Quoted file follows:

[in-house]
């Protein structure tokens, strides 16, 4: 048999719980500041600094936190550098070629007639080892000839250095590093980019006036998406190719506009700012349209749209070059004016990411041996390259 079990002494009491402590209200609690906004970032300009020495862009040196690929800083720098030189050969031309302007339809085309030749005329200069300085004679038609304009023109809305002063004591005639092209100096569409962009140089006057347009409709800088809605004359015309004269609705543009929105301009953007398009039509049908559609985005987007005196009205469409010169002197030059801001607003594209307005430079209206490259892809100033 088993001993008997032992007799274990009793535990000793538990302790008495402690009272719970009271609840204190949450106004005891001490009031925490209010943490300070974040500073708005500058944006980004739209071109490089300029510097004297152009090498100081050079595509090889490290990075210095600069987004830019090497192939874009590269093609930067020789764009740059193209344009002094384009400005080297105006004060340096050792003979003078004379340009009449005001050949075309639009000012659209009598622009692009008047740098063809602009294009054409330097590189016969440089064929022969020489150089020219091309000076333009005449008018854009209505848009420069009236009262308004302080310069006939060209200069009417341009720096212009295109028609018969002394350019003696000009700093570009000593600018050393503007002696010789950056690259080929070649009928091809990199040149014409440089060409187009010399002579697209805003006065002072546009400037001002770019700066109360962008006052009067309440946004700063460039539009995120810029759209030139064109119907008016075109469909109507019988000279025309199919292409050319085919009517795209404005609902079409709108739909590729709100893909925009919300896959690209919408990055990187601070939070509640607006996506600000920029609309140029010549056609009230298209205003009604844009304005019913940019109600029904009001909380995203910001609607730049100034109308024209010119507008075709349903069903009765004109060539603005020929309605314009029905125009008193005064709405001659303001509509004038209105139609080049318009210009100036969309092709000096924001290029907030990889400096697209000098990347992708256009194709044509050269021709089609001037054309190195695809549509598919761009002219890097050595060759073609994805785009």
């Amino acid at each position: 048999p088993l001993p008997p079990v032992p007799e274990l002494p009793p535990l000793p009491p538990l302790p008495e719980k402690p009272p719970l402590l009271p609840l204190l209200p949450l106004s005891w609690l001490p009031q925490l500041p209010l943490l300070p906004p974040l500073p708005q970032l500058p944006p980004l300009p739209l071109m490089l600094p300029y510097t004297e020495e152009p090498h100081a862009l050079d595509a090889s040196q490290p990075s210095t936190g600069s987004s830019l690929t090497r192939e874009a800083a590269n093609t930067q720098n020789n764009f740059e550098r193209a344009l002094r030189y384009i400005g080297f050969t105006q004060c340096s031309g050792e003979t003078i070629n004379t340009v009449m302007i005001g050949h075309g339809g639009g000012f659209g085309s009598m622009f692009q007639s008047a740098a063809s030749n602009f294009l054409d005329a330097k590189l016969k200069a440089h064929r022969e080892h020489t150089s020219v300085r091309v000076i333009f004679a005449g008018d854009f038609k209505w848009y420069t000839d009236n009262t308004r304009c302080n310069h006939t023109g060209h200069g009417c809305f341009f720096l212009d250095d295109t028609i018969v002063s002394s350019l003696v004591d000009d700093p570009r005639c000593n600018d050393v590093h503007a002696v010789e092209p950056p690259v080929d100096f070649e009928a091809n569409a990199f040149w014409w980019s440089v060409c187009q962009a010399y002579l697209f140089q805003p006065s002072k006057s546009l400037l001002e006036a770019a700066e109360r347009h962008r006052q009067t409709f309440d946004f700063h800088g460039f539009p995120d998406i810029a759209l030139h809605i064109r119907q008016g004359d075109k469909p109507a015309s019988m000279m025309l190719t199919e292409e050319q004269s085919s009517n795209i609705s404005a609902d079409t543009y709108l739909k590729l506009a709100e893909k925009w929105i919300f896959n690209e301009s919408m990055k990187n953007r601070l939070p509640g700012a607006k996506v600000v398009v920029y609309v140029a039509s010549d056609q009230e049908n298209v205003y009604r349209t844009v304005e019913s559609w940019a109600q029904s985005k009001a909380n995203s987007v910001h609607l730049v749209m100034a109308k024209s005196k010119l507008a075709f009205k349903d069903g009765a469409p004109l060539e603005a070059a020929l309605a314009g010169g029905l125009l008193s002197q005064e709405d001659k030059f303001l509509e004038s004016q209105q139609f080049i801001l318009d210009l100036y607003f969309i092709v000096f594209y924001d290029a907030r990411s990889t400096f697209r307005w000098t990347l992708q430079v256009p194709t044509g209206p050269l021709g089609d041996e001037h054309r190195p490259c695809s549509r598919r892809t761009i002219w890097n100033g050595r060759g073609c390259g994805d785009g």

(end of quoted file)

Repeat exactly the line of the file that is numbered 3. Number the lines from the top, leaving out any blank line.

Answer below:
């Amino acid at each position: 048999p088993l001993p008997p079990v032992p007799e274990l002494p009793p535990l000793p009491p538990l302790p008495e719980k402690p009272p719970l402590l009271p609840l204190l209200p949450l106004s005891w609690l001490p009031q925490l500041p209010l943490l300070p906004p974040l500073p708005q970032l500058p944006p980004l300009p739209l071109m490089l600094p300029y510097t004297e020495e152009p090498h100081a862009l050079d595509a090889s040196q490290p990075s210095t936190g600069s987004s830019l690929t090497r192939e874009a800083a590269n093609t930067q720098n020789n764009f740059e550098r193209a344009l002094r030189y384009i400005g080297f050969t105006q004060c340096s031309g050792e003979t003078i070629n004379t340009v009449m302007i005001g050949h075309g339809g639009g000012f659209g085309s009598m622009f692009q007639s008047a740098a063809s030749n602009f294009l054409d005329a330097k590189l016969k200069a440089h064929r022969e080892h020489t150089s020219v300085r091309v000076i333009f004679a005449g008018d854009f038609k209505w848009y420069t000839d009236n009262t308004r304009c302080n310069h006939t023109g060209h200069g009417c809305f341009f720096l212009d250095d295109t028609i018969v002063s002394s350019l003696v004591d000009d700093p570009r005639c000593n600018d050393v590093h503007a002696v010789e092209p950056p690259v080929d100096f070649e009928a091809n569409a990199f040149w014409w980019s440089v060409c187009q962009a010399y002579l697209f140089q805003p006065s002072k006057s546009l400037l001002e006036a770019a700066e109360r347009h962008r006052q009067t409709f309440d946004f700063h800088g460039f539009p995120d998406i810029a759209l030139h809605i064109r119907q008016g004359d075109k469909p109507a015309s019988m000279m025309l190719t199919e292409e050319q004269s085919s009517n795209i609705s404005a609902d079409t543009y709108l739909k590729l506009a709100e893909k925009w929105i919300f896959n690209e301009s919408m990055k990187n953007r601070l939070p509640g700012a607006k996506v600000v398009v920029y609309v140029a039509s010549d056609q009230e049908n298209v205003y009604r349209t844009v304005e019913s559609w940019a109600q029904s985005k009001a909380n995203s987007v910001h609607l730049v749209m100034a109308k024209s005196k010119l507008a075709f009205k349903d069903g009765a469409p004109l060539e603005a070059a020929l309605a314009g010169g029905l125009l008193s002197q005064e709405d001659k030059f303001l509509e004038s004016q209105q139609f080049i801001l318009d210009l100036y607003f969309i092709v000096f594209y924001d290029a907030r990411s990889t400096f697209r307005w000098t990347l992708q430079v256009p194709t044509g209206p050269l021709g089609d041996e001037h054309r190195p490259c695809s549509r598919r892809t761009i002219w890097n100033g050595r060759g073609c390259g994805d785009g």